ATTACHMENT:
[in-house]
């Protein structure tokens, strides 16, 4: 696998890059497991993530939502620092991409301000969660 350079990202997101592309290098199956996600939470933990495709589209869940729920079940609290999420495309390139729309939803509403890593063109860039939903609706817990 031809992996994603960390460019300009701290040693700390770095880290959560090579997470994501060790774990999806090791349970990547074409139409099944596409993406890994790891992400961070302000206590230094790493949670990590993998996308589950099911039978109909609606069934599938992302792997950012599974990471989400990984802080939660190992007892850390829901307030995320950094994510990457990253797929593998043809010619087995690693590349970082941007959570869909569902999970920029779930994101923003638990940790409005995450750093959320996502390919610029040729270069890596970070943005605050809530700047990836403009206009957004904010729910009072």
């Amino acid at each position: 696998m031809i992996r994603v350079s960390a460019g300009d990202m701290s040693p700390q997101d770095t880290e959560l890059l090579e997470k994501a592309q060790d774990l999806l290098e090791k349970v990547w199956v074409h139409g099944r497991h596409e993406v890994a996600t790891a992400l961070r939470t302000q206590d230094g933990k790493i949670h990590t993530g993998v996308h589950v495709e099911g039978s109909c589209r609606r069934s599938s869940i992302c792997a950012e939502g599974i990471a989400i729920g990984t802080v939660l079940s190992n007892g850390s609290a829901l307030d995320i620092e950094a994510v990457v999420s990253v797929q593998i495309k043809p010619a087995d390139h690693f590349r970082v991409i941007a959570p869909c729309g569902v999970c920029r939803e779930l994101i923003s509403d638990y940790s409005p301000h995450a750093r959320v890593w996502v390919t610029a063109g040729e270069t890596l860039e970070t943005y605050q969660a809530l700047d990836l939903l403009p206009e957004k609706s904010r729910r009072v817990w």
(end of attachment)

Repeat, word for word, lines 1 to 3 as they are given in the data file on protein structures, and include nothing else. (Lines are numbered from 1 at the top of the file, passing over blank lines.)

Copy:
[in-house]
């Protein structure tokens, strides 16, 4: 696998890059497991993530939502620092991409301000969660 350079990202997101592309290098199956996600939470933990495709589209869940729920079940609290999420495309390139729309939803509403890593063109860039939903609706817990 031809992996994603960390460019300009701290040693700390770095880290959560090579997470994501060790774990999806090791349970990547074409139409099944596409993406890994790891992400961070302000206590230094790493949670990590993998996308589950099911039978109909609606069934599938992302792997950012599974990471989400990984802080939660190992007892850390829901307030995320950094994510990457990253797929593998043809010619087995690693590349970082941007959570869909569902999970920029779930994101923003638990940790409005995450750093959320996502390919610029040729270069890596970070943005605050809530700047990836403009206009957004904010729910009072």
């Amino acid at each position: 696998m031809i992996r994603v350079s960390a460019g300009d990202m701290s040693p700390q997101d770095t880290e959560l890059l090579e997470k994501a592309q060790d774990l999806l290098e090791k349970v990547w199956v074409h139409g099944r497991h596409e993406v890994a996600t790891a992400l961070r939470t302000q206590d230094g933990k790493i949670h990590t993530g993998v996308h589950v495709e099911g039978s109909c589209r609606r069934s599938s869940i992302c792997a950012e939502g599974i990471a989400i729920g990984t802080v939660l079940s190992n007892g850390s609290a829901l307030d995320i620092e950094a994510v990457v999420s990253v797929q593998i495309k043809p010619a087995d390139h690693f590349r970082v991409i941007a959570p869909c729309g569902v999970c920029r939803e779930l994101i923003s509403d638990y940790s409005p301000h995450a750093r959320v890593w996502v390919t610029a063109g040729e270069t890596l860039e970070t943005y605050q969660a809530l700047d990836l939903l403009p206009e957004k609706s904010r729910r009072v817990w």